Captains Birthday Shield

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Introduction: Captains Birthday Shield

Hi,

it's my nephew's birthday soon and I really wanted to give him something homemade. Of course it has to look very cool and as real as possible. Or at least big and bright. The Captain America sign has always been something I wanted to make. Not wanted to have. Just make it. Good opportunity.

If you like the project, I would be happy about a vote in the "Make it Glow" contest.

Supplies:

• jigsaw
• cutting-plotter
• 3M EC Film 1170
• protection masking
• classic bath silicon
• superglue
• 3D Printer and some gold lacquer ("schöner wohnen")
• drilling machine with a "grinding mop" / brass brush attachment
• some special solutions/tools in the next steps
• round "Off the Shelf" aluminium sheets
• controllable LED Stripes (ebay)

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Step 1: Basic Thoughts

The whole sign is set up like a cake.

A wooden ring with LED band, an aluminium panel to which the wall bracket is attached, another wooden ring with LED band, another aluminium panel, a PLA spacer with LED band, a five-piece aluminium star, another five-piece aluminium star and finally the 18 in PLA. The letters are glued to the first aluminium board.

The letters and numbers should be removable. The LEDs should light to the beat of the music.
The suspension should be with only one screw.

All files added, to give you an idea. CorelDraw17, PDF, and Fusion360.

font:

IronManOfWar2Ncv-E85l (not added, cause of copyright reasons).

Step 2: Woodrings

To find out how big the diameter of the rings has to be, we first have to test how far the LEDs light up.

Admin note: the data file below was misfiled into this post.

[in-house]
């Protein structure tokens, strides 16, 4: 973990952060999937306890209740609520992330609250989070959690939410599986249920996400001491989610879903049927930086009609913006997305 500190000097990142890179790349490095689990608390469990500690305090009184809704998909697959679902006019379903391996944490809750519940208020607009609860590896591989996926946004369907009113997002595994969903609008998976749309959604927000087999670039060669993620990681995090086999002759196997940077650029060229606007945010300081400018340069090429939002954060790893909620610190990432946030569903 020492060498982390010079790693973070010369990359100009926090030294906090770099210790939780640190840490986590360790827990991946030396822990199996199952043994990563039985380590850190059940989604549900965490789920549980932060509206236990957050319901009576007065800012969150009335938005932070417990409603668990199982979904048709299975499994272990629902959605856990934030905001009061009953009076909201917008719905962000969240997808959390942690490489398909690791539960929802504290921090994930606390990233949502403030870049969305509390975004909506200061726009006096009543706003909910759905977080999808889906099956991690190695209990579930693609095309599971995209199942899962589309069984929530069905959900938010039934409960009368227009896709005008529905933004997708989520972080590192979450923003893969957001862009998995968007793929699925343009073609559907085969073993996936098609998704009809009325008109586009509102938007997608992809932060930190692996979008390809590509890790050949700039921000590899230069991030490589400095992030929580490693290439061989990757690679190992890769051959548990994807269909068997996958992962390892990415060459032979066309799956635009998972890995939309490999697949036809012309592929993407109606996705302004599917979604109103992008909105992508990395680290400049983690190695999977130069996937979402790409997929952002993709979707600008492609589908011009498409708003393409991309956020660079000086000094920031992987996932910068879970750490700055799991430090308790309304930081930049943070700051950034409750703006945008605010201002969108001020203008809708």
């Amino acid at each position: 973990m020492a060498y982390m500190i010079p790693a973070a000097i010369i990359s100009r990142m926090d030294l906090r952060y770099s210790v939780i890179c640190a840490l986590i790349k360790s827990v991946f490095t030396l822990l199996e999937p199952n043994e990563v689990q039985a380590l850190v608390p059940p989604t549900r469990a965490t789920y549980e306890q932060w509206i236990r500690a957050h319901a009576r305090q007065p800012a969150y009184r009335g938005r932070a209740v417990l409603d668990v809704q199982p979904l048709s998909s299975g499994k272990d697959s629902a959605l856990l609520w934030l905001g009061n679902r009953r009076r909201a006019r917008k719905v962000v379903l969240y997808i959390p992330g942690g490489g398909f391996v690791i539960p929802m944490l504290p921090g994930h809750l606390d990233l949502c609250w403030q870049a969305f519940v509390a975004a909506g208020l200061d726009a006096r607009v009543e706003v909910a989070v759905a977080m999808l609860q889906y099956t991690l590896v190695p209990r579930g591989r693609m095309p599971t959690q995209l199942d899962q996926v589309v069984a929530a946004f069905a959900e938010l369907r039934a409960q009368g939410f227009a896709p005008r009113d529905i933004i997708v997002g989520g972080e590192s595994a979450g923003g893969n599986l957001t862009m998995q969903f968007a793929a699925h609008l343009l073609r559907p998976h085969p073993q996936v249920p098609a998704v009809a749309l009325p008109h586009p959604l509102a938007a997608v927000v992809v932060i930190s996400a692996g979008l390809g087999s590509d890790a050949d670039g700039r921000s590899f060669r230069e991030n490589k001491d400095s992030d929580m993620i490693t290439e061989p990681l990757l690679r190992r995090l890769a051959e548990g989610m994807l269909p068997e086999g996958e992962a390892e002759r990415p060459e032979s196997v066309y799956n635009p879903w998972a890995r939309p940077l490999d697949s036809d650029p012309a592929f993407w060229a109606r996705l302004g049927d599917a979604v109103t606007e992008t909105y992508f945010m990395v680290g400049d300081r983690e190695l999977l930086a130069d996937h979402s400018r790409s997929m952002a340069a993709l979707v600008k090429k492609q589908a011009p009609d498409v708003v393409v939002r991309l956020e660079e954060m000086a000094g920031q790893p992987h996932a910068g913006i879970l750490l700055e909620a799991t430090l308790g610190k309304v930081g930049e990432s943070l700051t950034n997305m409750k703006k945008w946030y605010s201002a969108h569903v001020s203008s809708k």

Then we have to calculate at which point the band can be separated. From the determined values we can then determine the diameter. Since each band illuminates differently and the repetition is different, this process must be carried out individually.

I made the first ring from 4 parts. This was a bit easier to make and I didn't have a big piece of wood here anymore. Towards the bottom a piece has to be sawn out to leave room for the supply line.

Everything sawed with the jigsaw.

Step 3: Letters and Numbers

If you don't want any numbers or letters on the sign anyway, you can go straight on.

I have drawn the text in 2D in CorelDraw. Then I exported it as DXF and imported it into Fusion3D. From this 2D sketch I extruded the letters. The edges are provided with a chamfer of 50°. 3D printed on an Anycubic i3Mega with a standard PLA in white.

From the 2D sketch in CorelDraw I made the plot file for the red foil. Now comes the first disappointing part: the foil used here is very expensive. 3M 1170 EC film red. The biggest advantage is that it is very hard and firm. The surface does not adapt to the 3D print and therefore the surface is completely smooth at the end. It was plotted and placed on the letters. Then another standard film of the same size was placed on top of it. Now I could paint the edges with a gold varnish and the airbrush. After 12 hours of drying I removed the protective foil and got a perfect result.

I have tested many other methods. This was the simplest and also the one with the best results.

Step 4: Grinding Aluminium Sheets

The aluminium circles are blank signs from traffic-sign-makers. In Germany these are the standard traffic signs.

So if you don't want to cut them yourself, just ask a manufacturer for such signs. They have them on the shelf.

In order to get the special, polished look, I had to build myself a tool.
I used a flywheel of a very old sewing machine as a turntable. On it I screwed a piece of screen printing plate. On this plate was glued removable, double-sided glue. And then the board. The whole system was neatly fixed to a table. The grinding was quickly done with a cordless screwdriver and a grinding attachment. The brass brush as an attachment for the drilling machine delivered the best results. Just make sure the plate doesn't turn too fast.

Step 5: Colouring Aluminium Sheets

After the whole grinding process it had to be cleaned very well. You should always rub your bare hand over the surface to remove even the smallest dust particles.

The rings in red are again plotted from red EC film and blue EC film. To apply these is not easy.